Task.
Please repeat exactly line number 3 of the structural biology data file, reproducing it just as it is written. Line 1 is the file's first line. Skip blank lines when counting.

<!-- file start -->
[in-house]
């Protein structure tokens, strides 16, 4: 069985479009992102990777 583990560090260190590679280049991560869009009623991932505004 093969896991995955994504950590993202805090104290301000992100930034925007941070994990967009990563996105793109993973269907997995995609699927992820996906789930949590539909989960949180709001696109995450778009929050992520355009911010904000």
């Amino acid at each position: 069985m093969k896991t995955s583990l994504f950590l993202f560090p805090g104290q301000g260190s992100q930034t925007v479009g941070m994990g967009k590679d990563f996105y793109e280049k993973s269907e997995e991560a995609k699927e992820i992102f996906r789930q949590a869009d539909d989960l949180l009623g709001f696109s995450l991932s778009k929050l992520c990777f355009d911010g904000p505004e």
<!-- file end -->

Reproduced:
């Amino acid at each position: 069985m093969k896991t995955s583990l994504f950590l993202f560090p805090g104290q301000g260190s992100q930034t925007v479009g941070m994990g967009k590679d990563f996105y793109e280049k993973s269907e997995e991560a995609k699927e992820i992102f996906r789930q949590a869009d539909d989960l949180l009623g709001f696109s995450l991932s778009k929050l992520c990777f355009d911010g904000p505004e």